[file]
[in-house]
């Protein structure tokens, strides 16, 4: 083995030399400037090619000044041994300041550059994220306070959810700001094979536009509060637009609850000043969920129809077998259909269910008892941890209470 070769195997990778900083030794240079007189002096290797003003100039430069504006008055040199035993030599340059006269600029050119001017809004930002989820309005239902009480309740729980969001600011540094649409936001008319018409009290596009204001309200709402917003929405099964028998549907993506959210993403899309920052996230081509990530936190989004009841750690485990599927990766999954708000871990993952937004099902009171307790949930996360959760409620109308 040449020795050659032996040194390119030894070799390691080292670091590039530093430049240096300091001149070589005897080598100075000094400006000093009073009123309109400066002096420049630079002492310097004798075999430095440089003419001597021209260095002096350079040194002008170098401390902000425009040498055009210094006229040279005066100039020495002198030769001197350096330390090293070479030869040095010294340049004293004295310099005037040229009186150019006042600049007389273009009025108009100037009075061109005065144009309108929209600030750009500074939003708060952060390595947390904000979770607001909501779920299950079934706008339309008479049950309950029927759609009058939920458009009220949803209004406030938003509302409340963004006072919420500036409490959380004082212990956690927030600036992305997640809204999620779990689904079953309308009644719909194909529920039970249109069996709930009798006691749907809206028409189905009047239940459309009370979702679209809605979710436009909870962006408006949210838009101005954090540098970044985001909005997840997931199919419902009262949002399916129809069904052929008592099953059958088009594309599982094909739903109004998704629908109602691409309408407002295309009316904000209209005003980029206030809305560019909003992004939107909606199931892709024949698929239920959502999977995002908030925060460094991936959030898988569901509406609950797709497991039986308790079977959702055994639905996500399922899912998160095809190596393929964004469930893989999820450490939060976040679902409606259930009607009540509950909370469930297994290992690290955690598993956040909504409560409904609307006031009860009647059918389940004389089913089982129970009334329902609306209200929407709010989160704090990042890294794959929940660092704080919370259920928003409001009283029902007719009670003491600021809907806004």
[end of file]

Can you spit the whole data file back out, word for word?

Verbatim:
[in-house]
């Protein structure tokens, strides 16, 4: 083995030399400037090619000044041994300041550059994220306070959810700001094979536009509060637009609850000043969920129809077998259909269910008892941890209470 070769195997990778900083030794240079007189002096290797003003100039430069504006008055040199035993030599340059006269600029050119001017809004930002989820309005239902009480309740729980969001600011540094649409936001008319018409009290596009204001309200709402917003929405099964028998549907993506959210993403899309920052996230081509990530936190989004009841750690485990599927990766999954708000871990993952937004099902009171307790949930996360959760409620109308 040449020795050659032996040194390119030894070799390691080292670091590039530093430049240096300091001149070589005897080598100075000094400006000093009073009123309109400066002096420049630079002492310097004798075999430095440089003419001597021209260095002096350079040194002008170098401390902000425009040498055009210094006229040279005066100039020495002198030769001197350096330390090293070479030869040095010294340049004293004295310099005037040229009186150019006042600049007389273009009025108009100037009075061109005065144009309108929209600030750009500074939003708060952060390595947390904000979770607001909501779920299950079934706008339309008479049950309950029927759609009058939920458009009220949803209004406030938003509302409340963004006072919420500036409490959380004082212990956690927030600036992305997640809204999620779990689904079953309308009644719909194909529920039970249109069996709930009798006691749907809206028409189905009047239940459309009370979702679209809605979710436009909870962006408006949210838009101005954090540098970044985001909005997840997931199919419902009262949002399916129809069904052929008592099953059958088009594309599982094909739903109004998704629908109602691409309408407002295309009316904000209209005003980029206030809305560019909003992004939107909606199931892709024949698929239920959502999977995002908030925060460094991936959030898988569901509406609950797709497991039986308790079977959702055994639905996500399922899912998160095809190596393929964004469930893989999820450490939060976040679902409606259930009607009540509950909370469930297994290992690290955690598993956040909504409560409904609307006031009860009647059918389940004389089913089982129970009334329902609306209200929407709010989160704090990042890294794959929940660092704080919370259920928003409001009283029902007719009670003491600021809907806004």